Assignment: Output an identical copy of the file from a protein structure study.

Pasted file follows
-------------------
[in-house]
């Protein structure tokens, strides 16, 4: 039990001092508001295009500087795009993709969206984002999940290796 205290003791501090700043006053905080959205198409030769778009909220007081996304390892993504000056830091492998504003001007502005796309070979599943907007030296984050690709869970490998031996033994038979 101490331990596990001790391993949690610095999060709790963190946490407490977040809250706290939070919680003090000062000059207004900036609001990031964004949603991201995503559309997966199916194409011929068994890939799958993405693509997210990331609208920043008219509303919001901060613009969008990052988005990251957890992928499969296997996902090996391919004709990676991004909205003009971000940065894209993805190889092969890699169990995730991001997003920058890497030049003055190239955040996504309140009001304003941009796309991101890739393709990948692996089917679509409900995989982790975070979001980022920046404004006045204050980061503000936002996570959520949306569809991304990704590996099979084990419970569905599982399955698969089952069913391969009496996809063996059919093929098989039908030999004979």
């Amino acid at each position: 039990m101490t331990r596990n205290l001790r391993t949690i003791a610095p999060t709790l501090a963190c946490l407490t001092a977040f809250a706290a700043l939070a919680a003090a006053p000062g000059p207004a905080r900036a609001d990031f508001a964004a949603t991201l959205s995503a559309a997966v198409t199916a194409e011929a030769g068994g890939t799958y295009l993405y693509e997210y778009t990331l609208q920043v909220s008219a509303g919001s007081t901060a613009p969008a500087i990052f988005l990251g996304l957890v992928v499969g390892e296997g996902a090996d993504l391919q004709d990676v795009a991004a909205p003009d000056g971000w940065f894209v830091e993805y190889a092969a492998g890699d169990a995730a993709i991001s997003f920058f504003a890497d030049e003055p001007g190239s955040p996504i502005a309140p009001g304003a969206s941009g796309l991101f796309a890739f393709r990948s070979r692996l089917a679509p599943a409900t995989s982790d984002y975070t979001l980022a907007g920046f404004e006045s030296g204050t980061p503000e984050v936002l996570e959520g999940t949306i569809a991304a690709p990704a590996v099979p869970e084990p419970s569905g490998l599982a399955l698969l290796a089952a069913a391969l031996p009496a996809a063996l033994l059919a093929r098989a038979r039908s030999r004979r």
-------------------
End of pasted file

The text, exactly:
[in-house]
């Protein structure tokens, strides 16, 4: 039990001092508001295009500087795009993709969206984002999940290796 205290003791501090700043006053905080959205198409030769778009909220007081996304390892993504000056830091492998504003001007502005796309070979599943907007030296984050690709869970490998031996033994038979 101490331990596990001790391993949690610095999060709790963190946490407490977040809250706290939070919680003090000062000059207004900036609001990031964004949603991201995503559309997966199916194409011929068994890939799958993405693509997210990331609208920043008219509303919001901060613009969008990052988005990251957890992928499969296997996902090996391919004709990676991004909205003009971000940065894209993805190889092969890699169990995730991001997003920058890497030049003055190239955040996504309140009001304003941009796309991101890739393709990948692996089917679509409900995989982790975070979001980022920046404004006045204050980061503000936002996570959520949306569809991304990704590996099979084990419970569905599982399955698969089952069913391969009496996809063996059919093929098989039908030999004979």
């Amino acid at each position: 039990m101490t331990r596990n205290l001790r391993t949690i003791a610095p999060t709790l501090a963190c946490l407490t001092a977040f809250a706290a700043l939070a919680a003090a006053p000062g000059p207004a905080r900036a609001d990031f508001a964004a949603t991201l959205s995503a559309a997966v198409t199916a194409e011929a030769g068994g890939t799958y295009l993405y693509e997210y778009t990331l609208q920043v909220s008219a509303g919001s007081t901060a613009p969008a500087i990052f988005l990251g996304l957890v992928v499969g390892e296997g996902a090996d993504l391919q004709d990676v795009a991004a909205p003009d000056g971000w940065f894209v830091e993805y190889a092969a492998g890699d169990a995730a993709i991001s997003f920058f504003a890497d030049e003055p001007g190239s955040p996504i502005a309140p009001g304003a969206s941009g796309l991101f796309a890739f393709r990948s070979r692996l089917a679509p599943a409900t995989s982790d984002y975070t979001l980022a907007g920046f404004e006045s030296g204050t980061p503000e984050v936002l996570e959520g999940t949306i569809a991304a690709p990704a590996v099979p869970e084990p419970s569905g490998l599982a399955l698969l290796a089952a069913a391969l031996p009496a996809a063996l033994l059919a093929r098989a038979r039908s030999r004979r």